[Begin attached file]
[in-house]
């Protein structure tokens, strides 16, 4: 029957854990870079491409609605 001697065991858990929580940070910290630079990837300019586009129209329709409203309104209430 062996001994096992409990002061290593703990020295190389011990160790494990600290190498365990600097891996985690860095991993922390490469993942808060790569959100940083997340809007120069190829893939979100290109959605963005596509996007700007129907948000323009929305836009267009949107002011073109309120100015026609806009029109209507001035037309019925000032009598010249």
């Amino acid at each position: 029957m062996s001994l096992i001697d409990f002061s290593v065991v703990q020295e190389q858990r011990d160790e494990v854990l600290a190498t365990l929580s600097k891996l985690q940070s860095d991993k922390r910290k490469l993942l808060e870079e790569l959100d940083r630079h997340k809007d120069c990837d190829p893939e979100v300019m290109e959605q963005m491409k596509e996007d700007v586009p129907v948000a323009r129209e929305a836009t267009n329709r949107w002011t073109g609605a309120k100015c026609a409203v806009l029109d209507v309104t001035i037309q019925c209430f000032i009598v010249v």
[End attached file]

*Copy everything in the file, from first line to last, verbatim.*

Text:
[in-house]
């Protein structure tokens, strides 16, 4: 029957854990870079491409609605 001697065991858990929580940070910290630079990837300019586009129209329709409203309104209430 062996001994096992409990002061290593703990020295190389011990160790494990600290190498365990600097891996985690860095991993922390490469993942808060790569959100940083997340809007120069190829893939979100290109959605963005596509996007700007129907948000323009929305836009267009949107002011073109309120100015026609806009029109209507001035037309019925000032009598010249």
């Amino acid at each position: 029957m062996s001994l096992i001697d409990f002061s290593v065991v703990q020295e190389q858990r011990d160790e494990v854990l600290a190498t365990l929580s600097k891996l985690q940070s860095d991993k922390r910290k490469l993942l808060e870079e790569l959100d940083r630079h997340k809007d120069c990837d190829p893939e979100v300019m290109e959605q963005m491409k596509e996007d700007v586009p129907v948000a323009r129209e929305a836009t267009n329709r949107w002011t073109g609605a309120k100015c026609a409203v806009l029109d209507v309104t001035i037309q019925c209430f000032i009598v010249v």